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Title:Dark matter phenomenology and model-building
Author(s):Gaidau, Cristian
Director of Research:Shelton, Jessie
Doctoral Committee Chair(s):El-Khadra, Aida X
Doctoral Committee Member(s):Neubauer, Mark; Filippini, Jeffrey P
Department / Program:Physics
Discipline:Physics
Degree Granting Institution:University of Illinois at Urbana-Champaign
Degree:Ph.D.
Genre:Dissertation
Subject(s):dark matter
theoretical physics
beyond standard model
astroparticle physics
indirect detection of dark matter
self-interacting dark matter
Abstract:The nature of dark matter is one of the biggest outstanding mysteries in particle physics. Cosmological observations firmly establish the existence of dark matter via its gravitational effects. On the other hand, the particle nature, origin and non-gravitational interactions of dark matter remain unknown. In this thesis, we present a collection of efforts aimed at studying the dark matter problem from two directions. The first direction is the construction of well motivated particle models for dark matter, which simultaneously offer novel experimental and observational signatures while extending the theoretical model space for the origin and evolution of dark matter. The second direction is using the cosmos and astrophysical objects as laboratories which can constrain the properties of dark matter. In Chapter 2 we construct a method for probing the strength of dark matter self-interactions, which is based on dark matter indirect detection signatures in the solar system. The dominant effect of self-interactions in the Sun is to provide an additional channel for capture, while the dominant effect in the Earth is to eject previously captured dark matter. We compute the annihilation fluxes of Sun and Earth captured dark matter and describe how the existence of dark matter self-interactions can be deduced by comparing the annihilation rates of dark matter gravitationally bound within the Sun and Earth. The solar system test described above is constructed for short-range dark matter self-interactions and dark matter-nucleus interactions. In Chapter 3 we revisit the gravitational capture problem for long-range interactions. We demonstrate that neglecting the thermal motion of target particles, which is a good approximation for short-range interactions, is no longer justified for long-range interactions. We find that restoring the thermal motion of target particles changes the functional dependence on model parameters and greatly magnifies the rate of dark matter capture. In Chapter 4 we introduce leak-in dark matter, a novel out-of-equilibrium origin for the dark matter in the universe. We provide a comprehensive and unified discussion of a minimal, internally-thermalized, hidden sector populated from an out-of-equilibrium, feeble connection to the hotter standard model sector. We emphasize that when this out-of-equilibrium interaction is renormalizable, the colder sector undergoes an extended phase of non-adiabatic evolution largely independent of initial conditions, which we dub ``leak-in". We discuss the leak-in phase in generality, and establish the general properties of dark matter that freezes out from a radiation bath undergoing such a leak-in phase.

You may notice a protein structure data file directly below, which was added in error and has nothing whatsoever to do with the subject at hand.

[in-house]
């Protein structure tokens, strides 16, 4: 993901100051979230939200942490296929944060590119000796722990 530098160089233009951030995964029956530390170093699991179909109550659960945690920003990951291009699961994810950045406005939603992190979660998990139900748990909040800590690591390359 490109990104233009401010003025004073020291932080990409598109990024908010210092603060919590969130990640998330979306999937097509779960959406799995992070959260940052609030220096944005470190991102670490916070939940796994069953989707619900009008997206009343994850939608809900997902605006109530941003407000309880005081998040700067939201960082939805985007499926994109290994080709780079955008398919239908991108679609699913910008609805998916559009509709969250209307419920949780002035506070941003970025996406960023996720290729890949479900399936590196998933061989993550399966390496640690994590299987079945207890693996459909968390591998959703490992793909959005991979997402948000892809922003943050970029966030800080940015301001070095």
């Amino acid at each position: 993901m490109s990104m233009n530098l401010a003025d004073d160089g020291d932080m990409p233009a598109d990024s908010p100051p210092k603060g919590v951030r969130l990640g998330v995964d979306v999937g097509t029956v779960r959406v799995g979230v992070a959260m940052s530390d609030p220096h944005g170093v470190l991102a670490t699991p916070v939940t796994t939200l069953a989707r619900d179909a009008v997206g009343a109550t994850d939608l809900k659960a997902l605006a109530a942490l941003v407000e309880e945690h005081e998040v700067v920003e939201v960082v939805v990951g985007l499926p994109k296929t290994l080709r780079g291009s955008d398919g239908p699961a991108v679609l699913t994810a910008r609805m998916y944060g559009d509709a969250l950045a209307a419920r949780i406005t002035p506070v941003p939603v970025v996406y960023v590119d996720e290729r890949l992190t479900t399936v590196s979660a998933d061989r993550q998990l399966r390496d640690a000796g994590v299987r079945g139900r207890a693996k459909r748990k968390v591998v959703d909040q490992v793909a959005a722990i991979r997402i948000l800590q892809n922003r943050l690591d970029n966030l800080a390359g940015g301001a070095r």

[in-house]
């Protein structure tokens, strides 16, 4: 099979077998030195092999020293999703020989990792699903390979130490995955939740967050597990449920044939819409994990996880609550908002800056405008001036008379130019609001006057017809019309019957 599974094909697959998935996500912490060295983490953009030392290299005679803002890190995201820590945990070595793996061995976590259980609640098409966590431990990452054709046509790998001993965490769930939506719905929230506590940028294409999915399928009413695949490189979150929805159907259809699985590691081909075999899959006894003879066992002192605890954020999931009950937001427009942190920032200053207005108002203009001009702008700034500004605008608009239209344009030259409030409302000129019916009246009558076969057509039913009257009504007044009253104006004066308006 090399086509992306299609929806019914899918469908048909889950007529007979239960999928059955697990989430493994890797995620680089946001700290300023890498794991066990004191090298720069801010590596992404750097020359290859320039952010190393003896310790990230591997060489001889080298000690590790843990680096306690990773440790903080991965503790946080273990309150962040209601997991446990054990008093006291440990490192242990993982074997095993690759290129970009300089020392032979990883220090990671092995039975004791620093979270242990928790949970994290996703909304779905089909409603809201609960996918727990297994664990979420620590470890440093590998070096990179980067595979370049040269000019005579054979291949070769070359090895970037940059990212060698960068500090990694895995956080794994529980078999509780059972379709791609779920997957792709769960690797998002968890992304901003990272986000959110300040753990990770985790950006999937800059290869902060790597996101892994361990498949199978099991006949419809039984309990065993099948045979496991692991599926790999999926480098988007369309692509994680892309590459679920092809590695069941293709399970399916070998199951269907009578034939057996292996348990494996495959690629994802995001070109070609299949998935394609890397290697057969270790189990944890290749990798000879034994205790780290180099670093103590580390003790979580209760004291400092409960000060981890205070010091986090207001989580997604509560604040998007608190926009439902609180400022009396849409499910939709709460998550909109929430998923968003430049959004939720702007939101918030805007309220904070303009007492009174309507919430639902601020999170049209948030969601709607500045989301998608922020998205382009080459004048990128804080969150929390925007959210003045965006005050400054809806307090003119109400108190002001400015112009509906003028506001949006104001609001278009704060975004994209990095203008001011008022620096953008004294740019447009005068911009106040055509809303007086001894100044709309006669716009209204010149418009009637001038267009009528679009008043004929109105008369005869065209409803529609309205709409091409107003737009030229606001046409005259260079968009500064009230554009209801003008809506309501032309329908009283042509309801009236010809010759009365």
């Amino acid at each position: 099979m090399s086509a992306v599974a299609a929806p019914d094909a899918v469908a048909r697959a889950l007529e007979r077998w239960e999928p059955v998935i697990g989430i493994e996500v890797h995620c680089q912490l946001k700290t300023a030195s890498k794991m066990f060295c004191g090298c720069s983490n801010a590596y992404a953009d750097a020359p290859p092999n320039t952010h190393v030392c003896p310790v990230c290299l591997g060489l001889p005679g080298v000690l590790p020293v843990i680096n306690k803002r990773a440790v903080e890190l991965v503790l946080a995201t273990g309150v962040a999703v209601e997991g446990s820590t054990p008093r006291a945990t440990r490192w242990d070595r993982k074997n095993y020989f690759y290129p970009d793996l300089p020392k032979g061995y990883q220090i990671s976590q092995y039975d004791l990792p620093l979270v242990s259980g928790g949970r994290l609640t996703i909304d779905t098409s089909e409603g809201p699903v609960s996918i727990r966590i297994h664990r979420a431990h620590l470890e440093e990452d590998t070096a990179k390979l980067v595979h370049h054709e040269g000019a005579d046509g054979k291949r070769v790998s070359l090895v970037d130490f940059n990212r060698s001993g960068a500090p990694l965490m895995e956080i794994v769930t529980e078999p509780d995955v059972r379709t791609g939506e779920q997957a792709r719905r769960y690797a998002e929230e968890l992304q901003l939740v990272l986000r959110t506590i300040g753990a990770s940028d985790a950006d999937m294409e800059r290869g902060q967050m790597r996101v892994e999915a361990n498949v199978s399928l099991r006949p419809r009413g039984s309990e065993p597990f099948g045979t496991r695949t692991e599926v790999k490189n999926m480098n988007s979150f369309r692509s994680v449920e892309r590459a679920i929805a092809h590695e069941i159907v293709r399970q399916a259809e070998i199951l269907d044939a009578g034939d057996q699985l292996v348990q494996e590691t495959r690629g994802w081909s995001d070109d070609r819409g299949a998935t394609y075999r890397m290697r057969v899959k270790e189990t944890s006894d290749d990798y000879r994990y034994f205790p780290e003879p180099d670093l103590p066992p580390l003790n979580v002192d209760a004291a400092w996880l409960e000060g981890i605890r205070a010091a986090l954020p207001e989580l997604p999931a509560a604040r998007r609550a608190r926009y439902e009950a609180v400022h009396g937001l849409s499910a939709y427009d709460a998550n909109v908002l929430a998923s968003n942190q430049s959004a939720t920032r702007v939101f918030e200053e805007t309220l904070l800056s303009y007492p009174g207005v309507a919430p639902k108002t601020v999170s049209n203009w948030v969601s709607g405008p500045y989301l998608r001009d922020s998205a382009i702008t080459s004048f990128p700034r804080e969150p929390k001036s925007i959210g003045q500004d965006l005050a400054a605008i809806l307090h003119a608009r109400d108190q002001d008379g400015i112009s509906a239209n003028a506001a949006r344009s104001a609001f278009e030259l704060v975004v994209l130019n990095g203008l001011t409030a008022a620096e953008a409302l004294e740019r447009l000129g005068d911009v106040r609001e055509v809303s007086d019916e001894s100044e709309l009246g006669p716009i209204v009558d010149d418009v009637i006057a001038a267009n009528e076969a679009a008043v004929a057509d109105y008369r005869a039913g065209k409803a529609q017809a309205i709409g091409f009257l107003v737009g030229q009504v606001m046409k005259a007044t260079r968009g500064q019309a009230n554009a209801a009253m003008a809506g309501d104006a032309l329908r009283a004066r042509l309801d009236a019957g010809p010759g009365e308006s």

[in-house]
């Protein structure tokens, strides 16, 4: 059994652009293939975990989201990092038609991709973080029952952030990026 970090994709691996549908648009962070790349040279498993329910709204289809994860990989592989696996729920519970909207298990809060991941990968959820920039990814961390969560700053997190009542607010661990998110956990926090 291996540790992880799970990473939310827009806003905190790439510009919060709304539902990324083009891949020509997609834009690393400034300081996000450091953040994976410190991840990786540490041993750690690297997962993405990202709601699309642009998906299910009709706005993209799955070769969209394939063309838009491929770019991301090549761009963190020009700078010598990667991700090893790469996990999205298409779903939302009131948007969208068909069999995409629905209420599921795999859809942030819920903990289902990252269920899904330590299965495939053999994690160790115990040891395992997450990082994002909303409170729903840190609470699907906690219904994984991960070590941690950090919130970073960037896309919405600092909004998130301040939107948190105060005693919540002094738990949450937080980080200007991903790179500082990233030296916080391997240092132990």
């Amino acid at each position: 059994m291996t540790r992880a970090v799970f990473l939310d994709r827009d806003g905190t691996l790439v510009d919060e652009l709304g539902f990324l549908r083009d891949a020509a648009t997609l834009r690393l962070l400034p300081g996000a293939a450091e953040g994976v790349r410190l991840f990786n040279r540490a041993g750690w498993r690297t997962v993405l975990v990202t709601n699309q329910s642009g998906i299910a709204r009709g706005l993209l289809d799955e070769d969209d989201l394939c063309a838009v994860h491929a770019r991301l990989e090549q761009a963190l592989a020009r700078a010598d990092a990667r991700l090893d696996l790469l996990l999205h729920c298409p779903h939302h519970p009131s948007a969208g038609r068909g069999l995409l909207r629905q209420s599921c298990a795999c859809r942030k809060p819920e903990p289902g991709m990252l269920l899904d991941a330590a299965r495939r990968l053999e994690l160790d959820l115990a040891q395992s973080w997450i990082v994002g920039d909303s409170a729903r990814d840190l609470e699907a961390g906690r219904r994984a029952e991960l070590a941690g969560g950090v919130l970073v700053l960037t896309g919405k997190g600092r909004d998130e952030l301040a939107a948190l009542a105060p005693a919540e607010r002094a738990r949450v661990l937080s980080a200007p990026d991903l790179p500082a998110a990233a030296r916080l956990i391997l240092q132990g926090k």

Issue Date:2021-09-20
Type:Thesis
URI:http://hdl.handle.net/2142/113809
Rights Information:Copyright 2021 Cristian Gaidau
Date Available in IDEALS:2022-04-29
Date Deposited:2021-12


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